Spring is the best time to do the “liver-gallbladder flush”, a natural remedy that can help to eliminate gallstones and accumulated sludge from the gall bladder. Two to three weeks before doing the flush take hydrangea root to break up and dissolve the stones. (Hydrangea root can also dissolve kidney stones and excess calcium deposits.) The flush consists of juice fasting on fresh vegetable juices for two days and apple juice for one day, taking Triphala (an ancient Ayurvedic herbal tonifying bowel formula) during this time to increase bile flow and keep the bowels moving. On the night of the third day, drink ½ cup of organic cold-pressed virgin olive oil mixed with ½ cup of organic freshly squeezed lemon juice just before bed, and lie on the right side to concentrate the remedy in the gall bladder. The next morning, after an enema, the colon may evacuate up to 100 gallstones, seen as bright green pea-sized crystallized cholesterol deposits. (If your liver or gall bladder is in a weakened condition, see your health practitioner before doing this flush.) After the flush gradually introduce solid enzyme-rich fresh foods into your daily diet.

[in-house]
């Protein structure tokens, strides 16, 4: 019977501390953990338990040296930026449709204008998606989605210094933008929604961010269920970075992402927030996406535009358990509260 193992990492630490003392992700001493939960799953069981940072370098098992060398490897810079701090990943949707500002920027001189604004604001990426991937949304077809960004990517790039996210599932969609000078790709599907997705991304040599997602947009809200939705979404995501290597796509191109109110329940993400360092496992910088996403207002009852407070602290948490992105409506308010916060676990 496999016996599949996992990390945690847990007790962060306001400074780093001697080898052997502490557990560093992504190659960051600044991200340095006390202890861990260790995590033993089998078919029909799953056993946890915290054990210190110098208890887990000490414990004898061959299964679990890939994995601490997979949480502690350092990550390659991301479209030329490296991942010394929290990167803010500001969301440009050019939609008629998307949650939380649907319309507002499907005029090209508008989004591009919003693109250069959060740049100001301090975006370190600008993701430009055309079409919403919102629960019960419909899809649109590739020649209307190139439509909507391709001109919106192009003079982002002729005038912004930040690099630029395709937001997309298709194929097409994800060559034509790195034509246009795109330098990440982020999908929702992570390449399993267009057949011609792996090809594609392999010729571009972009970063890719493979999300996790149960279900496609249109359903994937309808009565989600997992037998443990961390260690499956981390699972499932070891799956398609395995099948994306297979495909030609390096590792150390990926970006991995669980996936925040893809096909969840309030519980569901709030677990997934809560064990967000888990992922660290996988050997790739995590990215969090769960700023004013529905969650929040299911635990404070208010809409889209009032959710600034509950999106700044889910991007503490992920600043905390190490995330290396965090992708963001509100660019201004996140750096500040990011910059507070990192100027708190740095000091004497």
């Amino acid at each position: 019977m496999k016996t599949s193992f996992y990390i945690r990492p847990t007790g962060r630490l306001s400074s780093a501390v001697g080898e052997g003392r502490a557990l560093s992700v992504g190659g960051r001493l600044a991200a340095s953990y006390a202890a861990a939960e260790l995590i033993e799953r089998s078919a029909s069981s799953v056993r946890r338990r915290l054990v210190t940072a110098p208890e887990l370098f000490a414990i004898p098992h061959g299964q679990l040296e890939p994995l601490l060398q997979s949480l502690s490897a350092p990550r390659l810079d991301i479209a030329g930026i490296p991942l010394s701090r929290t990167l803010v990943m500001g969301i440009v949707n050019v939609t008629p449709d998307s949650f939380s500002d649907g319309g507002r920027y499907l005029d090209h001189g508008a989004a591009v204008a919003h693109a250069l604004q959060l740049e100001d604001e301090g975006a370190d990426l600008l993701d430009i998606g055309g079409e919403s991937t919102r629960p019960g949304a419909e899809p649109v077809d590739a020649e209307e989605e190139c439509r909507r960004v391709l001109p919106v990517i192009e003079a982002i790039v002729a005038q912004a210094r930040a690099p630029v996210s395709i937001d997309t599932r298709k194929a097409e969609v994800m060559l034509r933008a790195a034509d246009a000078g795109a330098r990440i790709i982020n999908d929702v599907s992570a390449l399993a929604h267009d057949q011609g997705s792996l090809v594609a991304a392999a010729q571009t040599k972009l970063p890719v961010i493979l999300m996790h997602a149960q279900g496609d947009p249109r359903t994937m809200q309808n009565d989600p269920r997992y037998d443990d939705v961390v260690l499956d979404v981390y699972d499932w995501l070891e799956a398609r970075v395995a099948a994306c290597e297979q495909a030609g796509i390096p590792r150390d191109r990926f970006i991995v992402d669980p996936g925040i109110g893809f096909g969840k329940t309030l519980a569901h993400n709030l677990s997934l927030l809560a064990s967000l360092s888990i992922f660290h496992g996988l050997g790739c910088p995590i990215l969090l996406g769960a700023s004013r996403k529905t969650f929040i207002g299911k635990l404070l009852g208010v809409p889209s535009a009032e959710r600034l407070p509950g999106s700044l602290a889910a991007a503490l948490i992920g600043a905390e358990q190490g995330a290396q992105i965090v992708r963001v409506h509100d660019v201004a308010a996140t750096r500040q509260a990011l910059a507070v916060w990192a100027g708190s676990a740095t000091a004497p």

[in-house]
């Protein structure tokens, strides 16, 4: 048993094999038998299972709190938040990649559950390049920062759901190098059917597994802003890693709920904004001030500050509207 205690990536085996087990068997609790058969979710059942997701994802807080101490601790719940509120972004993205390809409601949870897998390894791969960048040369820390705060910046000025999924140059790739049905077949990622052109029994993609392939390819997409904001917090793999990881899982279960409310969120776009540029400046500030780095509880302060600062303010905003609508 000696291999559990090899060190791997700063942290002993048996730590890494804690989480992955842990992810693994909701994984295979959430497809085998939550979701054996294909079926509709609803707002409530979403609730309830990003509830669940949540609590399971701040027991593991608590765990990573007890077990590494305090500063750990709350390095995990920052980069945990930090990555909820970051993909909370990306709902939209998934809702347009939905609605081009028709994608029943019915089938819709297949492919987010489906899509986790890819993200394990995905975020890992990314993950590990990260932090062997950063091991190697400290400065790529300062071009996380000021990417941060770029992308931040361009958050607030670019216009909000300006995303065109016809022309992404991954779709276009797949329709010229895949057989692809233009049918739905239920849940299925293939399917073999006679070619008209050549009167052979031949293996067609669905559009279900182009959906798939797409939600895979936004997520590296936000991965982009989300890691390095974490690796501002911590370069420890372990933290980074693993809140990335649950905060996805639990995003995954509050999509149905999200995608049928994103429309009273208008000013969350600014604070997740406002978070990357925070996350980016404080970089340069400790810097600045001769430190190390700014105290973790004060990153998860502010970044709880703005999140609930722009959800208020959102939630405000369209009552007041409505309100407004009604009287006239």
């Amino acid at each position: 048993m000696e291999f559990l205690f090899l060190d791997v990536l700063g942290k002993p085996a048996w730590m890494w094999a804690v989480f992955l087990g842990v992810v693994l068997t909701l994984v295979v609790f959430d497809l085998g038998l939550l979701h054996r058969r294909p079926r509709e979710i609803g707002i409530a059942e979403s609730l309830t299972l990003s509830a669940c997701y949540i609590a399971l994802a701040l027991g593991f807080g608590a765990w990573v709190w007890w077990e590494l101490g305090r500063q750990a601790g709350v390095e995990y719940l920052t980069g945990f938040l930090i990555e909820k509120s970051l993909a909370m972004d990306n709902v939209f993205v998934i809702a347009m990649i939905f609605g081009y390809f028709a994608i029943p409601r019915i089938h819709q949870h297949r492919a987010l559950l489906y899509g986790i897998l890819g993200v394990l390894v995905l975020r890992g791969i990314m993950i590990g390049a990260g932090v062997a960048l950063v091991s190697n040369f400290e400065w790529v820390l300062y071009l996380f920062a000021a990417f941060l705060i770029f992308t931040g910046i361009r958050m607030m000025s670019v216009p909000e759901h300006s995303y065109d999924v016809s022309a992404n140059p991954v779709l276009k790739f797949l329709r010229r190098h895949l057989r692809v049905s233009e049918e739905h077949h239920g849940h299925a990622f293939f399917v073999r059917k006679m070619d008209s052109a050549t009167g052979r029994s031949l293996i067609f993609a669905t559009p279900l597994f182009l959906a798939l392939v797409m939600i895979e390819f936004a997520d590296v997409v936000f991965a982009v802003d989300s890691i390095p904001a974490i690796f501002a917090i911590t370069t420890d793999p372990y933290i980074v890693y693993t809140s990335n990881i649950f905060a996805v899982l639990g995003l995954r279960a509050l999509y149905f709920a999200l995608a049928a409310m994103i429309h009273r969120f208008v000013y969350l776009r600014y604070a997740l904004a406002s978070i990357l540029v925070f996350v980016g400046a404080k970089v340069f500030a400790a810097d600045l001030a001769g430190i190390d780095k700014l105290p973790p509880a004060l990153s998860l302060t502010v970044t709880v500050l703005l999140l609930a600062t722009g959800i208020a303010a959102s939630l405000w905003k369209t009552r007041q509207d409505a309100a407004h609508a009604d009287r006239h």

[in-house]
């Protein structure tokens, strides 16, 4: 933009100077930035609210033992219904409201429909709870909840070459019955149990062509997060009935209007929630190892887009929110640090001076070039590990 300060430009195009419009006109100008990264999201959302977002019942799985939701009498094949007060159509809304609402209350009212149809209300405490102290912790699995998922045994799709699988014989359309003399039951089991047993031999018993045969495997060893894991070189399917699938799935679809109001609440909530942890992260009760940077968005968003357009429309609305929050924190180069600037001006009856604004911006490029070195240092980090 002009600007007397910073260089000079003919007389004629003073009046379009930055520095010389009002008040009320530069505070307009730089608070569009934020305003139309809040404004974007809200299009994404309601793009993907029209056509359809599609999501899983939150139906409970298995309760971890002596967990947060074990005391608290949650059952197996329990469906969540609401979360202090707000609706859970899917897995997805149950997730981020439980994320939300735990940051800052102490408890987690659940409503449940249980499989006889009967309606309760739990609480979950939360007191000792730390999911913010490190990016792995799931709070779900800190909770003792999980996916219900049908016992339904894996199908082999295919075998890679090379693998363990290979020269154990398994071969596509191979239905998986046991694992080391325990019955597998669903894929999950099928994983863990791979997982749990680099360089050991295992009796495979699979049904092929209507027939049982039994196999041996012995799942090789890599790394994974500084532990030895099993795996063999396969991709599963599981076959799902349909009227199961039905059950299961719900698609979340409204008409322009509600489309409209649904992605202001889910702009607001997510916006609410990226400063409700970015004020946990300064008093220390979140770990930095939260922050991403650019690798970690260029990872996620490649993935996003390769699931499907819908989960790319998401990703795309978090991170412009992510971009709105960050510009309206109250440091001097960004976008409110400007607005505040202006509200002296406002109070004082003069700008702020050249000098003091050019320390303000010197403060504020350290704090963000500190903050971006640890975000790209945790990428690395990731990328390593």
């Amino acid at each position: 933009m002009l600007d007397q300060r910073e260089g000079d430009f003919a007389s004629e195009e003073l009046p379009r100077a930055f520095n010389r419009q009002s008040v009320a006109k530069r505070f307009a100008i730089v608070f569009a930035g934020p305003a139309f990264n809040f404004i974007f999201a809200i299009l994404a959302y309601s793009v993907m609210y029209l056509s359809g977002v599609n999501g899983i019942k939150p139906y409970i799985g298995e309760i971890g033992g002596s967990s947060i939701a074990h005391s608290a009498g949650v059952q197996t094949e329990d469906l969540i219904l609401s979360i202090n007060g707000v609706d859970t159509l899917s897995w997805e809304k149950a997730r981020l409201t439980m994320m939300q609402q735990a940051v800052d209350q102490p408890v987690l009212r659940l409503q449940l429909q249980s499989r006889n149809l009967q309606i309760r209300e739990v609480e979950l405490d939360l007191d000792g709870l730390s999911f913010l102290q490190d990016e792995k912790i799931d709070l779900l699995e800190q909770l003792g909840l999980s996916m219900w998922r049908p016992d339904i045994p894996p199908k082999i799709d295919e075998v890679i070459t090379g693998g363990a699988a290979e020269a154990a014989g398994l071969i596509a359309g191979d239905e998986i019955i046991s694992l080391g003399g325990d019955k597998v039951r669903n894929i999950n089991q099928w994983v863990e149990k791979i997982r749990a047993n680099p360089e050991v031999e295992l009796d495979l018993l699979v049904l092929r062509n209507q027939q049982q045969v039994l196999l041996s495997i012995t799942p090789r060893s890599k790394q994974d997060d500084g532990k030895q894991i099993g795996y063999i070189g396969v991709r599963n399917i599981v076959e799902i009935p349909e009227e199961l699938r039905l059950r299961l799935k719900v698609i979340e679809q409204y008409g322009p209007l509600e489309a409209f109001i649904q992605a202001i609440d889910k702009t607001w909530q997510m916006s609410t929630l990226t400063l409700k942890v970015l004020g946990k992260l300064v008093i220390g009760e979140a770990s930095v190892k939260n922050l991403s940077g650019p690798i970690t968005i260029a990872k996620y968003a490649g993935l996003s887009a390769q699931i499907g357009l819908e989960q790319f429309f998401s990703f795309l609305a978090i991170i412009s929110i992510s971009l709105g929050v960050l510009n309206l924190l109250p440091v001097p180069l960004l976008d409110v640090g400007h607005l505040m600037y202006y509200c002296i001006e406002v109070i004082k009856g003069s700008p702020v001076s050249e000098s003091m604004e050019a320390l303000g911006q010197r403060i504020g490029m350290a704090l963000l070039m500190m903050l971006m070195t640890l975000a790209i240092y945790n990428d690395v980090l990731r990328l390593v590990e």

After some cleansing, milk thistle (Silybum marianum) seeds assist the liver as it regenerates cells and throws off body toxins that it filters out. A great liver-cleansing salad is early bitter greens, especially dandelion leaves before the flowers form, with milk thistle leaves, shredded raw beets, lettuces and carrots. Later, lecithin-rich dandelion flowers may be added. Bitter greens, such as dandelion, are astringent foods and assist the liver and gall bladder cleanse, shrink and revitalize for the coming year.
Taking the time to purify your body in the spring will bring increased energy, mental clarity and balance to the entire system.
How To Do a Liver Flush